• The broad role does cause confusion even in-story—some Starfleet officers frequently insist that their organization isn't a military at all, despite its use of military ranks and the fact that it fills every function of a military. In Deep Space Nine, the Cardassian tailor/spy Garak specifically calls Doctor Bashir out on this.
      • Civilians, though, may have a clearer perspective. In Star Trek II the Wrath of Khan, David Marcus disdainfully referred to Starfleet as "the military" when he thought they were trying to steal Genesis (it was actually Khan, of course). This might be due to it being one of Nicholas Meyer's films.
        • David Marcus is explicitly a hardcore anti-anything-that-remotely-smells-of-militarism bigot as a character trait, so using him as an example of more accurate perspective might not work.
        • It also has to do with that specific point in Federation history. Exactly how military Star Fleet is seems to depend a lot on what's going on in the galaxy at a given moment, i.e. things are quasi-military during TOS when the Federation is at peace but with active threats to its security flexing their muscles, it then becomes much more military during the first six movies as the cold war with the Klingons gets hotter, and then loses almost any resemblance to a regular military organization in TNG, during which time the Federation is at peace. With the emergence of the Borg and the Dominion, things start shifting back the other way.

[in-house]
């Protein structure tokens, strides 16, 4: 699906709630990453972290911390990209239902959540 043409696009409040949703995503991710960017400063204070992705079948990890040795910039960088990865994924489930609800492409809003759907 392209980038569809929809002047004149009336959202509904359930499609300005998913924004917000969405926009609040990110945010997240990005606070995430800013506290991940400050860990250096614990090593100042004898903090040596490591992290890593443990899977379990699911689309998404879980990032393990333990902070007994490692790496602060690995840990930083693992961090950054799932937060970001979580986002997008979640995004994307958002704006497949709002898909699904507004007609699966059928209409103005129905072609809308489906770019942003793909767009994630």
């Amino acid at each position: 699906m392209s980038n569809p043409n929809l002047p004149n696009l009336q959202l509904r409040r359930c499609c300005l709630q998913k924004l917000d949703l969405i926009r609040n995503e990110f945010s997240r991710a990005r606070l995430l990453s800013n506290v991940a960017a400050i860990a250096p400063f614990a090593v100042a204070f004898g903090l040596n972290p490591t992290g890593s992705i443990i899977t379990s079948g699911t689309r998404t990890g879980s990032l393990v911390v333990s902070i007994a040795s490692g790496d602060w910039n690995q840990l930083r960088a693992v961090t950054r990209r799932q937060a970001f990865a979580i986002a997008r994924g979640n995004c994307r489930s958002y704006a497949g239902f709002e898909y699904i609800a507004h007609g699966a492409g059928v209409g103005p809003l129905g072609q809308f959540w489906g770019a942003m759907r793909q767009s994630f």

• You can almost view their uniforms to judge how things are going for The Federation, if they're wearing bright colors then they are at peace but the darker the uniforms get the greater chances they are at war with someone.
        • While were at it the Klingon Defense Force shows an indiscipline that makes it look more like a street gang then a military force. Somewhat unsurprising given that the Klingons aren't so much soldiers as they are warriors - neither the officers nor the crew would pay attention to stiff discipline anyway, so why bother?
    • The more recent J.J. Abrams-produced Star Trek films play with this. On the one hand, as a consequence of the timeline-altering events at the beginning of Star Trek 2009, Starfleet is decidedly more militarised; Star Trek Into Darkness also suggests that elements in the Federation like Section 31 are even more influential. On the other hand, Starfleet still refuses to be an outright military force, with more focus on exploration and diplomacy. Something that Kirk explicitly states in Star Trek Beyond.